By Andrew Juma
The final session in the Understanding Islam series at North Ringwood Uniting Church featured a panel discussion with invited Muslim guests.
Sheik Ali Dirani from the Shia Al Sadiq Foundation and Imam Wadood Janud from the Ahmadiyya Muslim Association of Victoria spoke alongside Vickie Janson and Elizabeth Kendal, with Dr Bernie Power facilitating.
As articulated by Robert Latimer, the master of ceremonies, the ultimate purpose of the panel was to promote harmony and understanding.
The spirit of togetherness was reiterated by Dr Power: “One way to break these barriers down is to speak face-to-face with each other, and another is to address these issues in a very respectful manner.”
The evening’s plan was to start with a comparative study of Jesus, Muhammad, the Bible and the Qur’an and finish with a conversation on the social aspects of Islam – terrorism, gender issues, Sharia law and inter-religious relationships.
The panel presented a range of viewpoints, starting with Vickie Jensen, state director of Australian Christians party and author of Ideological Jihad, who posited that religious beliefs have political consequences and Islam is a way of life.
“Without freedom of speech, all other freedoms are indefensible. So it is about being able to have a conversation and I certainly advocate decency in that freedom.”
Seated next to Ms Janson, the widely-travelled Sheik Ali Dirani, a Shia Muslim who has lived in Australia for 43 years, believes that religious intolerance stems from a lack of understanding and personal prejudice.
“Religion is represented by individuals and sometimes it is in conflict because each individual based upon their knowledge and based upon their ignorance compounding, represents what they believe.”
Elizabeth Kendal’s ministry life and desire to monitor Christian persecution was sparked by the murder and detention of Egyptian Coptic Christians in 1998 Sydney.
“Aware that a lot of persecution was perpetrated by Muslims, who claimed to be acting in the name of Islam, I started reading up on Islam, its history, its politics and its theology”, Ms Kendal said. “It is because I love Muslims that I desire that they come to know Jesus because he has changed my life and made it wonderful”.
Lastly, Imam Wadood Janud who was raised in Adelaide, studied theology in Canada and worked in humanitarian aid in Liberia and the Middle East, also argued misunderstanding stoked fanaticism.
“I am extremely honoured and humbled to be seated before you to represent and perhaps enlighten my fellow Australian about a religion which I believe has been broadly misunderstood by Muslims and others alike.”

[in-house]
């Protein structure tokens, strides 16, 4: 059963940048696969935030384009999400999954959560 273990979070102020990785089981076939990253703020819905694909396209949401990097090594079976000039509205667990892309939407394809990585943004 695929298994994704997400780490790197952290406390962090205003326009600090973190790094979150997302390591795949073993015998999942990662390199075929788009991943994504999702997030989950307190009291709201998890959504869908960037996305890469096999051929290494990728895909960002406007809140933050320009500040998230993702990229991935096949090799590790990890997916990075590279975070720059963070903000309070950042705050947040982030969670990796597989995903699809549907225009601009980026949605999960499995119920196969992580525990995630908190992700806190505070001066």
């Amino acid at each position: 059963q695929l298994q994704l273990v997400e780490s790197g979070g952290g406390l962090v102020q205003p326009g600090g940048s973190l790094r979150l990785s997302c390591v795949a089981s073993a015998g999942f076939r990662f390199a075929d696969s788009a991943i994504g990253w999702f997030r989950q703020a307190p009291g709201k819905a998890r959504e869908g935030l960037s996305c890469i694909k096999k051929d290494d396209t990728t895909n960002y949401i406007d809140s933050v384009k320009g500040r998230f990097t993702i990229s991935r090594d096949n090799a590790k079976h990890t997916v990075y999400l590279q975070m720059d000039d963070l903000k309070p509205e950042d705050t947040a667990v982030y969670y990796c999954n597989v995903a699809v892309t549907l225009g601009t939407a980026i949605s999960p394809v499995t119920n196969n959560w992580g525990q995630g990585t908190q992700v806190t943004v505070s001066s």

The panel began by discussing Jesus in Islam. While on the surface many Christians would think Muslims do not know Jesus, there is in fact a whole chapter dedicated to Mary in the Qur’an. All believers are also told to aspire to be either like Pharaoh’s wife who took Moses in, or Mary.
However, the understanding of who Jesus was differs between different Christian denominations as it does between the different Islamic groups. This is a theologically dense subject requiring many hours of discourse, but the panel’s explanation was sufficient.
There was also great debate about Muhammad and the perfection of prophets. Imam Janud argued that the Qur’an teaches prophets are perfect, hence their selection by God.
Ms Kendal noted the contradiction with the Bible: “Christians admit readily that the prophets in the Bible were flawed human beings…King David…was close to God’s own heart but he was still flawed…he committed murder.”
This segued to the fascinating exposition of the contentious story of Muhammad ordering the beheading of 600 men of a Jewish tribe. While ostensibly a wanton act of cruelty, Imam Janud gave a detailed account, showing the execution was a judgement made by an independent arbiter, chosen by the tribe who hoped he would favour them.
He chose to follow the laws of the Old Testament, condemning the men of the tribe to death for their betrayal.
Another compelling exchange focused on the Islamic code of dress and the burqa in particular.
Rising to prominence during the recent Afghanistan war, to some the burqa illustrates the oppressive, patriarchal, nature of Islam with regard to women.
However, the audience was reminded that the Qur’an actually does not say anything about the burqa, but instead speaks broadly about modesty, much like the Bible.
In fact, the Qur’an commands men “not to look at women with regards to bad intentions. So the first form of modesty that is taught is to men”.
There was agreement with the notion of women removing religious garments on national security grounds.
This, Imam Janud stressed, should not circumvent freedom of expression: “I do believe that if a Muslim lady wants to express her faith by wearing a burqa, then it is her life”.
Ms Janson chose a different tack, arguing “… what about goodwill … in Australia you cannot run around naked, that is indecent exposure, and I would argue that being completely covered is counter-cultural for us and it is a form of indecent under-exposure … you cannot see the person.”
To read more about the first session of the Understanding Islam series, click here.